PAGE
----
COOKE CITY – On a typical Friday afternoon in Cooke City, snowmobilers return from the trails, some with skiers and snowboarders in tow. Others are rolling in from Livingston or Bozeman, or as far away as Minnesota, Wisconsin, the Dakotas and Michigan. As dusk falls, folks roll into the Miner’s Saloon for dinner, rounds of pool and live music.

On March 8, they’ll be dancing to Cooke’s local band, the Bannock Trailers, to kick off the 17th annual Cooke City Hog Roast.

The event, which rolls over to Saturday night’s dinner and live auction at the Antlers Lodge, began as a fundraiser for Search and Rescue, the Fire Department and EMS; now, all proceeds go to help cover costs of grooming the area’s 68 miles of snowmobile trails.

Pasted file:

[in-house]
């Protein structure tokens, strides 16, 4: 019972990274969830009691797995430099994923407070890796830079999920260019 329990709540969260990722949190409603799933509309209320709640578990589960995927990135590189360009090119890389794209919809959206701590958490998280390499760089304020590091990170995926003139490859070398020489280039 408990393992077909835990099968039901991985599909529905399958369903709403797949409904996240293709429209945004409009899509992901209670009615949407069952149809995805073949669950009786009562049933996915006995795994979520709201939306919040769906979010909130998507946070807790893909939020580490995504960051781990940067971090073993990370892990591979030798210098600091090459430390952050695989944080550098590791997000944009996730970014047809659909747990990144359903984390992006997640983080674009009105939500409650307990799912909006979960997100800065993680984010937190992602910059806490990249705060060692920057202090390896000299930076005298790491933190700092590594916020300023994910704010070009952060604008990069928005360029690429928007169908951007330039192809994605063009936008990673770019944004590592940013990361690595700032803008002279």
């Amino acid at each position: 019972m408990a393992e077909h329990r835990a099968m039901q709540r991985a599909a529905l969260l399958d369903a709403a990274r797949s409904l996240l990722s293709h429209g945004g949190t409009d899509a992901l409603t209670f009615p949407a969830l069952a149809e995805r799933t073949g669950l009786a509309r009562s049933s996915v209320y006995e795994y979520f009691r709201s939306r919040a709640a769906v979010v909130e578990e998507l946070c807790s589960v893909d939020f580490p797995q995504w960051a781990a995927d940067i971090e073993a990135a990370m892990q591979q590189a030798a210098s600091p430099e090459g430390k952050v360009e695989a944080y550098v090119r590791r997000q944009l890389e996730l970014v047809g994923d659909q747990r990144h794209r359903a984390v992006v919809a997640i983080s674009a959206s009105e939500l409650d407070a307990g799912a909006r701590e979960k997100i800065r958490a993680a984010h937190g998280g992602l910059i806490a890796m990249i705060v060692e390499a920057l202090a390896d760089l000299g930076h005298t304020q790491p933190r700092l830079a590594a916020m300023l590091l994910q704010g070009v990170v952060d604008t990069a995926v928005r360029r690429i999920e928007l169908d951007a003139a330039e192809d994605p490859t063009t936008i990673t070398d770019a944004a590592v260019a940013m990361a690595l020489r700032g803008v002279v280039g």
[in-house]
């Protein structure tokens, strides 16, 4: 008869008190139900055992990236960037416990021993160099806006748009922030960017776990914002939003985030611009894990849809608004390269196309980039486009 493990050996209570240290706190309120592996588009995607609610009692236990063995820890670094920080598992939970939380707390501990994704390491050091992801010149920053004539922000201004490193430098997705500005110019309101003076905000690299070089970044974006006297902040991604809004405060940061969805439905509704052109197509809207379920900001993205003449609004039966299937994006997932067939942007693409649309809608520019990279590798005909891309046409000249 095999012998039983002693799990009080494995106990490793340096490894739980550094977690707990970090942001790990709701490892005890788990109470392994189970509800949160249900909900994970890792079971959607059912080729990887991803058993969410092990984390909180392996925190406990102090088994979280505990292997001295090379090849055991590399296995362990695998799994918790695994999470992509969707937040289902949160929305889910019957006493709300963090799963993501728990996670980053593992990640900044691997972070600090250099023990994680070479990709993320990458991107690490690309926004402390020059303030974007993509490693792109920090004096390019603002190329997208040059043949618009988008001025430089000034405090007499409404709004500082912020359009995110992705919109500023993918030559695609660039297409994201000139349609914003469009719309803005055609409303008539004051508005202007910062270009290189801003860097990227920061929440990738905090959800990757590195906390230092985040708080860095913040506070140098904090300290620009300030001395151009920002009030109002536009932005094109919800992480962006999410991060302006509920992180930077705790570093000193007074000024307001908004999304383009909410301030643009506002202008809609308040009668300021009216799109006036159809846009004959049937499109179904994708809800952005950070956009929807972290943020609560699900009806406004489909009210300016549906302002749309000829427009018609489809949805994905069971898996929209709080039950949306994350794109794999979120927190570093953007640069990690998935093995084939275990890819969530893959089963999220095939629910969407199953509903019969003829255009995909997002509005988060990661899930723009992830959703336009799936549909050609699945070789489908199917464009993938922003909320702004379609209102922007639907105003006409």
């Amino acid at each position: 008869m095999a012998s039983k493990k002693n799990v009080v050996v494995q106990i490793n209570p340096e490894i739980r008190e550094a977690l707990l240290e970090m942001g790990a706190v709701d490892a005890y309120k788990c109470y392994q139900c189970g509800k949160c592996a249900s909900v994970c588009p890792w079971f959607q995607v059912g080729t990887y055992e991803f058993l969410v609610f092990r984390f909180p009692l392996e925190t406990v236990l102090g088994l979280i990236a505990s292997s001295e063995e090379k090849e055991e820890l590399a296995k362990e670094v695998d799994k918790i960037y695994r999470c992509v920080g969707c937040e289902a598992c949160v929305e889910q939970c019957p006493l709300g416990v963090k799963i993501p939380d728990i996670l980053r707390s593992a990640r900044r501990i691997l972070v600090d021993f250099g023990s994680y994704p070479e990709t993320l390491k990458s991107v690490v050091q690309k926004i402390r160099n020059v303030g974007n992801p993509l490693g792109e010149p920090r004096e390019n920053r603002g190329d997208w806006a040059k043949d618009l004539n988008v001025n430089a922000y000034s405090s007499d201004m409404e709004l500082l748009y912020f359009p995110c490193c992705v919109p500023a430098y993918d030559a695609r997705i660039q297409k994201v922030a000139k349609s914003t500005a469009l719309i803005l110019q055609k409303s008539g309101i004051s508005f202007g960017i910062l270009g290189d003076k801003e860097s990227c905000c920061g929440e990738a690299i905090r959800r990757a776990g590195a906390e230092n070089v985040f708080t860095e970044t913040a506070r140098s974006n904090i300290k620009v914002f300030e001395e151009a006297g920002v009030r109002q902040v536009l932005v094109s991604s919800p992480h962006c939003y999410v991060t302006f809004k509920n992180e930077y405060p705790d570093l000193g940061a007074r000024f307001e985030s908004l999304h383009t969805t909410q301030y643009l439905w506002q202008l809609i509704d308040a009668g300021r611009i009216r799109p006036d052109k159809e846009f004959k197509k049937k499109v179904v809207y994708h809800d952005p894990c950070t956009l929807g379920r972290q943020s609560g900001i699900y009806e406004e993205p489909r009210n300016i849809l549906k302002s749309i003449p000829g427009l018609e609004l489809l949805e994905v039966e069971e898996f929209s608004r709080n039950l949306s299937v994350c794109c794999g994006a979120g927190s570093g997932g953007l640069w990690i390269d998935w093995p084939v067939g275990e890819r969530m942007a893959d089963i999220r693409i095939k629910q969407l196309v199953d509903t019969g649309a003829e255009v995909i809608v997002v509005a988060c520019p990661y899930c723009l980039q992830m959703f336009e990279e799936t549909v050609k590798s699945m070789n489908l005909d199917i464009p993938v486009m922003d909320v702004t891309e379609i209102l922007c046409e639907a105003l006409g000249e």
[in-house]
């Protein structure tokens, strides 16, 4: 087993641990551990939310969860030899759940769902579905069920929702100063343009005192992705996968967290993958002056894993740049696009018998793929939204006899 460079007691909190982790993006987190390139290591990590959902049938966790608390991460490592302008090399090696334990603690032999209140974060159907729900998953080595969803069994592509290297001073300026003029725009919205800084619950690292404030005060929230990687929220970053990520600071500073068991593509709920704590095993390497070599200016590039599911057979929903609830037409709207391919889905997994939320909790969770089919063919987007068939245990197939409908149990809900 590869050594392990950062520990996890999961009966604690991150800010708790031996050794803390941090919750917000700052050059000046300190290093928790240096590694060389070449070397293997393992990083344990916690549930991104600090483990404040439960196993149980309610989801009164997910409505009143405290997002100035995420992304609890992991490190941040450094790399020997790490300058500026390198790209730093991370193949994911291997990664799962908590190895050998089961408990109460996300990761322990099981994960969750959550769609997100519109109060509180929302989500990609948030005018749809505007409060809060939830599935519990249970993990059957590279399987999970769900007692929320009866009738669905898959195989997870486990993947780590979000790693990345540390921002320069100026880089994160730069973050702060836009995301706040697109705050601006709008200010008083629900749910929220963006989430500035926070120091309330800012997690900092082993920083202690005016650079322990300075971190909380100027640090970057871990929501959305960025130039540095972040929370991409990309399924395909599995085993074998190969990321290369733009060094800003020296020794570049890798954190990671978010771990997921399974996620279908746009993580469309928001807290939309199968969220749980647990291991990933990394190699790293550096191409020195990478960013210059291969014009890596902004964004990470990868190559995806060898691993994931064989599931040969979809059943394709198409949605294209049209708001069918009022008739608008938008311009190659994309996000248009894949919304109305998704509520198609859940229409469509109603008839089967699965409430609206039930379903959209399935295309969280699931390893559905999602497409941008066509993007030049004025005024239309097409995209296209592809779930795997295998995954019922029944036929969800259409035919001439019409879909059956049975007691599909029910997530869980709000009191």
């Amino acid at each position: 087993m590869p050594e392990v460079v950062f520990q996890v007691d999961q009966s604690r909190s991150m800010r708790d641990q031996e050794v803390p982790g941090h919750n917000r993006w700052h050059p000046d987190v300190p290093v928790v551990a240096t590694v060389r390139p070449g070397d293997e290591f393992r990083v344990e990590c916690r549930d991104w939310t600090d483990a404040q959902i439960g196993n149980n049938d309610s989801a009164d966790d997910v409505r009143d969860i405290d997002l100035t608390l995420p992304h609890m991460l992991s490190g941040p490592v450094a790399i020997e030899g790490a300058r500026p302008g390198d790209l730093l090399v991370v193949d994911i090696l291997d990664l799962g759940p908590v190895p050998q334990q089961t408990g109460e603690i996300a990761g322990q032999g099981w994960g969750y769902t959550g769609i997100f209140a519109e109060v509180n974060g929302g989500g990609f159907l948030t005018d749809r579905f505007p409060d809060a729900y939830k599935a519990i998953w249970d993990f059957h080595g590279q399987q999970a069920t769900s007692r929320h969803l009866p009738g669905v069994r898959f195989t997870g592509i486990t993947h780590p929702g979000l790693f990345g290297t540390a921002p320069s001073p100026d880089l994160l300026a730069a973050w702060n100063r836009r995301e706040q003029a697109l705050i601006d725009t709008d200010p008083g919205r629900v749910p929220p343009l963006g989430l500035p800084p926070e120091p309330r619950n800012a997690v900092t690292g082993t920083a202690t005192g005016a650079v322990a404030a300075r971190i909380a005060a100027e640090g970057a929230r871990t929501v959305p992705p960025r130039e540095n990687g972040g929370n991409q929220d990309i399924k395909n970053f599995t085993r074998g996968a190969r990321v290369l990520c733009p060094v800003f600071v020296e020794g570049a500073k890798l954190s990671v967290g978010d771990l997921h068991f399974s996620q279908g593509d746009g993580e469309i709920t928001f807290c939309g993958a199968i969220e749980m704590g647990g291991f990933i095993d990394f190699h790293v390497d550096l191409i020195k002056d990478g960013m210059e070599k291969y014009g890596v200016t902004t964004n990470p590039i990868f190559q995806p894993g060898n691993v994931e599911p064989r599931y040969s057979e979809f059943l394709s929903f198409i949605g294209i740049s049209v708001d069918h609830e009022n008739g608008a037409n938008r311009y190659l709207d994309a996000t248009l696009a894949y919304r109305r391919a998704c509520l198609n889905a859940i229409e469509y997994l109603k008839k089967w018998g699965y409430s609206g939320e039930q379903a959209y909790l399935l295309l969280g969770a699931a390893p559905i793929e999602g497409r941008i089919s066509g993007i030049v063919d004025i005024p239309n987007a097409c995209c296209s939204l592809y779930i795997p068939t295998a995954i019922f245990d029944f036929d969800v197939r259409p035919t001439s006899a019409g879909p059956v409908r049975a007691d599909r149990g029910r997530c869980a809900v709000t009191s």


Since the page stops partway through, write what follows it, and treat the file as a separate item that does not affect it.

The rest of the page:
“Everybody’s there for the one cause, and that’s to raise money for Cooke City,” said festival organizer Matt Asplund. “All the money stays in Cooke City, it doesn’t go anywhere else.”

Asplund, a contractor, moved to Cooke 13 years ago. When the event first started, he and his twin brother drove every year from Minnesota for it. In fact, for several years they even brought the pig out with them.

With around 160 attendees, the live auction raises $12,000-14,000 for trail grooming and upkeep of the club’s machine. The rest of its $35,000 annual budget comes from the state; however, Cooke does not have state-owned groomers like West Yellowstone, Asplund pointed out.

Everybody benefits from snowmobile tourism, Asplund said, noting that skiers and snowboarders also use the trails, and it supports the town’s business through the winter.